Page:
Wendy Wilson is the Director of Rosedale Development Associates (RDA). She has been working with RDA for eight years. RDA served as a host organization for the Kansas Community Leadership Corps in the summer of 1999. RDA is a neighborhood revitalization organization in the Kansas City, Kansas metro area.
CTB: What interested you in becoming a host organization for the Kansas Community Leadership Corps?
Wilson: We need all the hearts we can get to help us do what we are trying to do in this community which is to improve the community and make it more livable-- safe from crime, economically viable, helping people fix their homes, those kind of things. So, any opportunity I have to have someone else involved, I'm going to reach out for that. And also it was an opportunity to mentor and develop other people to do the work that we do which is important. There's nothing that tells people how to do it, you just have to jump in and do it.
CTB: So it gives you an opportunity to learn how to do the work hands on. Could you tell me about your Leadership Corps member and what she did during her placement with your organization?
Wilson: Her name was Erica Swanholm. And the same day that I got the call about Erica coming here, I also got a call from the Board of Public Utilities here locally and they were going to make a grant to us to have a summer youth employment program. We, we're pretty much a two-person office: myself and then a staff secretary. And my fear was how in the world are we going to get this done, how are we going to manage this program, this is not something we had planned. And we had to get this program up and running within two weeks. And so I said, "Erica, have I got a deal for you" and turned it over to her. So she ran that program very, very well. We did interviews with youth, we found job placements for youth and their parents that were in their area of interest if we could. We ended up being able to pay twenty-two youth and then another thirty youth were tutored over the summer. So we impacted fifty-two youth.
CTB: Was the tutoring some sort of apprenticeship or actual tutoring?
Wilson: No, like school. They taught math and other subjects. They were young kids. Some of the students that we hired worked in a program where they tutor younger children in reading and math, those kind of things. We had Erica come in and fill out an application form; she also met with the employers... Most of these youths were from fourteen to sixteen, and we had a couple that were eighteen. And some of them worked in area businesses, like a veterinary hospital and a printer.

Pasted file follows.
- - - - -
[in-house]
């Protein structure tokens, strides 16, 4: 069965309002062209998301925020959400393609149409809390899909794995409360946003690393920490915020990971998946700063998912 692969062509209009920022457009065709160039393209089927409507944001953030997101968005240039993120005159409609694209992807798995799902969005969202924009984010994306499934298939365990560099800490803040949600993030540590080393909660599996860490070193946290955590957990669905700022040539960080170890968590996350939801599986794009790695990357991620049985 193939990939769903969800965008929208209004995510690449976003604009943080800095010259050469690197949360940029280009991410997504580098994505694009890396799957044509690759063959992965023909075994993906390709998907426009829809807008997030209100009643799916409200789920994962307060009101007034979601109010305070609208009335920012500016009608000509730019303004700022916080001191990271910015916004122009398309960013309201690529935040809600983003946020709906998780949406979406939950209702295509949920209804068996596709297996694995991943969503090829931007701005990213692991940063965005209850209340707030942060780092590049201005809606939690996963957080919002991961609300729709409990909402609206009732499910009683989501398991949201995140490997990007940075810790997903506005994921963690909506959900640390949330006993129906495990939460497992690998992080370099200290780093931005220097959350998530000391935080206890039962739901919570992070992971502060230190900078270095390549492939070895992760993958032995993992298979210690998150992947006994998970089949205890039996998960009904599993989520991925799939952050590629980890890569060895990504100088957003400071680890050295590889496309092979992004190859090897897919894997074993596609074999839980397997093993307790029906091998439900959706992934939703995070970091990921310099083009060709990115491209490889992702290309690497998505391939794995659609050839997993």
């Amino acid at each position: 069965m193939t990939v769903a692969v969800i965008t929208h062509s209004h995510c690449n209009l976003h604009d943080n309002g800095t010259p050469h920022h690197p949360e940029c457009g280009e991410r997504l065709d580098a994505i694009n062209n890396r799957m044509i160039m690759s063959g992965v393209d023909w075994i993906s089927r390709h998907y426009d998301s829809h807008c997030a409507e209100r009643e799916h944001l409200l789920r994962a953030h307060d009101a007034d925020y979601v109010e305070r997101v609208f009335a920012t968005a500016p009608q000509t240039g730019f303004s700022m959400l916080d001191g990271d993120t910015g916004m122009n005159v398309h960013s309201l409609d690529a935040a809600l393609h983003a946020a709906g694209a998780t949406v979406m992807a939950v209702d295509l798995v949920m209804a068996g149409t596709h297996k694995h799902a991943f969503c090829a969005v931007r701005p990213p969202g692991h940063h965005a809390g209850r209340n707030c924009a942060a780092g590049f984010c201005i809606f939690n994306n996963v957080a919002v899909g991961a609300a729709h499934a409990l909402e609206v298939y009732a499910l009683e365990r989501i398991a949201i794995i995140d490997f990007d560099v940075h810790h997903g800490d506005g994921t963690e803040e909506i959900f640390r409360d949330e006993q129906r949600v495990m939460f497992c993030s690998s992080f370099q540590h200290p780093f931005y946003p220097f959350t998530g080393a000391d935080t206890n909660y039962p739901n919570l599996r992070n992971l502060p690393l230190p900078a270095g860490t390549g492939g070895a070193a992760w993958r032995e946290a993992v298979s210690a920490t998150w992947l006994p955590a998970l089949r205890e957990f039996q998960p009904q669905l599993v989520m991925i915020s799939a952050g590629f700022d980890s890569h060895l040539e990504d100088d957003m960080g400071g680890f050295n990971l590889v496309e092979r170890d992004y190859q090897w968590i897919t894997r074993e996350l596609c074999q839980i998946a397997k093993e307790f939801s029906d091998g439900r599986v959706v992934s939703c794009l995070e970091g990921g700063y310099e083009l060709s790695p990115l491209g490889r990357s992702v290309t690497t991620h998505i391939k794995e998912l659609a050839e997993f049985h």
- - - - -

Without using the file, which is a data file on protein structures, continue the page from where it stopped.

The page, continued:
CTB: How did you advertise?
Wilson: We had no time to really advertise. What we did was call up some people that I knew had been active with youth projects in our community and had them put the word out for us to the youth in the area, and that was great. We had plenty of youth, we had a diverse group. We ended up sharing some of our money with the neighboring community which is Argentine. Our youth were African-American, Hispanic, Latino, and Anglo-American. We didn't plan it that way, but our community is diverse enough and communication is diverse enough we ended up that way.
So it was a wonderful program. Erica did the payment scale, made sure they got their paycheck legally, figured out their timesheets, dealt with their employers and with the students. We also had a couple of sessions where all the students got together and talked about issues of drug and alcohol usage and avoidance and other issues that they wanted to talk about.
CTB: Was it modeled after any other program?
Wilson: Nope. It was out of my head. But we thought it would be good for the kids in getting them ready to be active members of the workforce down the road. Erica also organized a Paint a Barrel project. We had decided before she came an to do an Adopt a Barrel where neighbors adopt a fifty-five gallon trash barrel, put it out in a high traffic area, and they're responsible for changing the bags out when it's full and putting it in the back.
We had families who wanted to adopt the barrels but we didn't have the actual barrels yet--so Erica also organized that and then the playground across from our office. We had I think it was twenty-six youths that came, some with parents, on a Saturday morning to do artwork on the trash barrels. Erica also brought in an artist from Manny Rhodes Center, which is a local non-for-profit group, and the artist worked with some of the kids. She went to the library and got books for the kids to get some ideas about what they wanted to do. We went and bought the materials because I had some money for that. And the kids had a wonderful time. There was paint everywhere, but they had a wonderful time and it really developed a sense of pride. Now the barrels are out in the community--it was a sense of kind of bringing them in and now when they go by the barrels they painted they see they're a part of our community--instead of doing an art project that you can just go home and hang on the wall, this is something that's now out in the community.